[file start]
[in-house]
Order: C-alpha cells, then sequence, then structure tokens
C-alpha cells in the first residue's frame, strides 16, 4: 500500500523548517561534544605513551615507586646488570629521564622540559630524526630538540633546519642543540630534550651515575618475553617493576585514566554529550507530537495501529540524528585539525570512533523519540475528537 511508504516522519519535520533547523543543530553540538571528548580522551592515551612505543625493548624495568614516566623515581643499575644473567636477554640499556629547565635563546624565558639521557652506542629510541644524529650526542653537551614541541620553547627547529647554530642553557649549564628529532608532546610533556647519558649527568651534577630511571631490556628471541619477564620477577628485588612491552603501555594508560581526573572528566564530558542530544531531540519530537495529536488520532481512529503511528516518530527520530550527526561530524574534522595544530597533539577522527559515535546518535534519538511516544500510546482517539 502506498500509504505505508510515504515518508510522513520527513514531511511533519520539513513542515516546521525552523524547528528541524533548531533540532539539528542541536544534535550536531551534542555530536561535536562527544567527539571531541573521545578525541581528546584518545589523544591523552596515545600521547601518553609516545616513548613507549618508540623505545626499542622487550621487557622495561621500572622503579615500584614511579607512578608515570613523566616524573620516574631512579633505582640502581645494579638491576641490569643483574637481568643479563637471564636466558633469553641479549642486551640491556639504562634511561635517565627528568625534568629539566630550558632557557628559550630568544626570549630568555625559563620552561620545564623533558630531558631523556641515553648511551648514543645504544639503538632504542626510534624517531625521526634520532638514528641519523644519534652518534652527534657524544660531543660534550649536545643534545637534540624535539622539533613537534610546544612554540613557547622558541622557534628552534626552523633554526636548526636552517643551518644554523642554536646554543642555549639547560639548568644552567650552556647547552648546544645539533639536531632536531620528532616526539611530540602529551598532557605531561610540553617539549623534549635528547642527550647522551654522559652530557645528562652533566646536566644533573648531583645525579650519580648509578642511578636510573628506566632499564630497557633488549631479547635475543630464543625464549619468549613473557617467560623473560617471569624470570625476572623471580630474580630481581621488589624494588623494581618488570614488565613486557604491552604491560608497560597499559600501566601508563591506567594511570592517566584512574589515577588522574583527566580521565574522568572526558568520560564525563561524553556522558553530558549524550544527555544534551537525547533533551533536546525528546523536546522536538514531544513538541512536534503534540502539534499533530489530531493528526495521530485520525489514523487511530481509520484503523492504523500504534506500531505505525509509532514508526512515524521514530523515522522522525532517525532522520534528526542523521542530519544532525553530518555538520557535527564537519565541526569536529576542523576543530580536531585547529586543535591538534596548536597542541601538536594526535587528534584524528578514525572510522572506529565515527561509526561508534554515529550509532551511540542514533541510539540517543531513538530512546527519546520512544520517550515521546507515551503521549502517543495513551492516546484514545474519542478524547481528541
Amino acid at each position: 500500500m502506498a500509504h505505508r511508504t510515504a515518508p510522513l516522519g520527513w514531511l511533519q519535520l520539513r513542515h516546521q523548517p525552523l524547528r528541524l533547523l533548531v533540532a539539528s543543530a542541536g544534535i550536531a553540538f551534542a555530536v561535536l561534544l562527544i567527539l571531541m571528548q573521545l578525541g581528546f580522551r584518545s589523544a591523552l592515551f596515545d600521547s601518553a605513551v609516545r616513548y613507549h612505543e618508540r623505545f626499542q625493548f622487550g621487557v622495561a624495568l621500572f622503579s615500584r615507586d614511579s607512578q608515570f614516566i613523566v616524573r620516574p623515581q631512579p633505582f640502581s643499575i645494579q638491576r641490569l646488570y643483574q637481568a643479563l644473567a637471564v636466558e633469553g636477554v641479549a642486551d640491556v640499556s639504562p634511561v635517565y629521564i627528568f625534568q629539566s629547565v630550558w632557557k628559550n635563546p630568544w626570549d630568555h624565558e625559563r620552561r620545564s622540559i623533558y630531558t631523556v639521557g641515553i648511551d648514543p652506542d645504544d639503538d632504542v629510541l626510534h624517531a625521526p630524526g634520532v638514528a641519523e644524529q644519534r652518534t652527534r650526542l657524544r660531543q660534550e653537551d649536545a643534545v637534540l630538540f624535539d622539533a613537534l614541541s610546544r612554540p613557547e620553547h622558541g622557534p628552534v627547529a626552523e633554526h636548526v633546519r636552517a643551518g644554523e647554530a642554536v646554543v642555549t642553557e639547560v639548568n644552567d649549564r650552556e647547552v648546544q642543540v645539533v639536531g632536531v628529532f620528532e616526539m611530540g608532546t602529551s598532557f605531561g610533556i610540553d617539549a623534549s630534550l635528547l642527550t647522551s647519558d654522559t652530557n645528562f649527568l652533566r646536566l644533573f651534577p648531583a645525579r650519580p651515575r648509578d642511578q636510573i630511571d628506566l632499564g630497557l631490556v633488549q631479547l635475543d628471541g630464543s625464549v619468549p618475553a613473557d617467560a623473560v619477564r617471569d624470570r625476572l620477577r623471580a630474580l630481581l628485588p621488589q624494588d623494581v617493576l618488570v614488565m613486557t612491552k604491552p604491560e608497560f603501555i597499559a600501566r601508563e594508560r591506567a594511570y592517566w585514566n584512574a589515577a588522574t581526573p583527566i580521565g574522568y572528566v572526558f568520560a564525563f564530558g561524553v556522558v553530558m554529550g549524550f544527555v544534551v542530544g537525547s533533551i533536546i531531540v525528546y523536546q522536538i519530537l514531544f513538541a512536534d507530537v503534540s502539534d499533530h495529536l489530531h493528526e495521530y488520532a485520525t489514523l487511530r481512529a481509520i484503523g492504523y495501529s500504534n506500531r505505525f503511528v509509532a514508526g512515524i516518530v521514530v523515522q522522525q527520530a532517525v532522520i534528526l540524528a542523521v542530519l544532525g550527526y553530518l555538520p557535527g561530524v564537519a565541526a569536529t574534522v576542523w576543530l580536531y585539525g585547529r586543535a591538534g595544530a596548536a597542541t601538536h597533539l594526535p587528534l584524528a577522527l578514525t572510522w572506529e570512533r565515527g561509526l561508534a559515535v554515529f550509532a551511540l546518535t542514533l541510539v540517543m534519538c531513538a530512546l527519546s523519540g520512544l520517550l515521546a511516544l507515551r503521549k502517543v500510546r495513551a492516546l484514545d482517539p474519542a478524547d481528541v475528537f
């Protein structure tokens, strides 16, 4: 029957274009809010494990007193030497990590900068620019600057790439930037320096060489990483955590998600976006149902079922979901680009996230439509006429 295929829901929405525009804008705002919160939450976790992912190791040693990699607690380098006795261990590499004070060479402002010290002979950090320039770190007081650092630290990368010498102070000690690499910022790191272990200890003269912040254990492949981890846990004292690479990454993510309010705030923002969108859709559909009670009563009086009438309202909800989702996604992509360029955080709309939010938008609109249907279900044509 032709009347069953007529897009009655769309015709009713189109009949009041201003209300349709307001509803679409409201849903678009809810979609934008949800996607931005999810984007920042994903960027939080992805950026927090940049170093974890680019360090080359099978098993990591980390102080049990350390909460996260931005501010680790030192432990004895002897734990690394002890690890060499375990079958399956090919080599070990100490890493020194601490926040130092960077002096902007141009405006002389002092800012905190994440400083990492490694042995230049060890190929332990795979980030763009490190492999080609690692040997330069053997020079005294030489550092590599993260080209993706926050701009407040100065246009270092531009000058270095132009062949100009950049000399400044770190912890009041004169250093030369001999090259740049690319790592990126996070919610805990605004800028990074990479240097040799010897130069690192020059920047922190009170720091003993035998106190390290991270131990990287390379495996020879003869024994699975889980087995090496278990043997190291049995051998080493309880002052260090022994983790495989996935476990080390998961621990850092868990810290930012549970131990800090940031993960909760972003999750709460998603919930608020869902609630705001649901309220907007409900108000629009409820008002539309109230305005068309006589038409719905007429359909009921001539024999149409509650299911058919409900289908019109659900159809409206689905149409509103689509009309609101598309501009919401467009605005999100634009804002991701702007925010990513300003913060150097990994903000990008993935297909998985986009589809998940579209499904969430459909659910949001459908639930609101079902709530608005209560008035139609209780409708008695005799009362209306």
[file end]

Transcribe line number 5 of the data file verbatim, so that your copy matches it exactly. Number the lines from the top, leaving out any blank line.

């Protein structure tokens, strides 16, 4: 029957274009809010494990007193030497990590900068620019600057790439930037320096060489990483955590998600976006149902079922979901680009996230439509006429 295929829901929405525009804008705002919160939450976790992912190791040693990699607690380098006795261990590499004070060479402002010290002979950090320039770190007081650092630290990368010498102070000690690499910022790191272990200890003269912040254990492949981890846990004292690479990454993510309010705030923002969108859709559909009670009563009086009438309202909800989702996604992509360029955080709309939010938008609109249907279900044509 032709009347069953007529897009009655769309015709009713189109009949009041201003209300349709307001509803679409409201849903678009809810979609934008949800996607931005999810984007920042994903960027939080992805950026927090940049170093974890680019360090080359099978098993990591980390102080049990350390909460996260931005501010680790030192432990004895002897734990690394002890690890060499375990079958399956090919080599070990100490890493020194601490926040130092960077002096902007141009405006002389002092800012905190994440400083990492490694042995230049060890190929332990795979980030763009490190492999080609690692040997330069053997020079005294030489550092590599993260080209993706926050701009407040100065246009270092531009000058270095132009062949100009950049000399400044770190912890009041004169250093030369001999090259740049690319790592990126996070919610805990605004800028990074990479240097040799010897130069690192020059920047922190009170720091003993035998106190390290991270131990990287390379495996020879003869024994699975889980087995090496278990043997190291049995051998080493309880002052260090022994983790495989996935476990080390998961621990850092868990810290930012549970131990800090940031993960909760972003999750709460998603919930608020869902609630705001649901309220907007409900108000629009409820008002539309109230305005068309006589038409719905007429359909009921001539024999149409509650299911058919409900289908019109659900159809409206689905149409509103689509009309609101598309501009919401467009605005999100634009804002991701702007925010990513300003913060150097990994903000990008993935297909998985986009589809998940579209499904969430459909659910949001459908639930609101079902709530608005209560008035139609209780409708008695005799009362209306």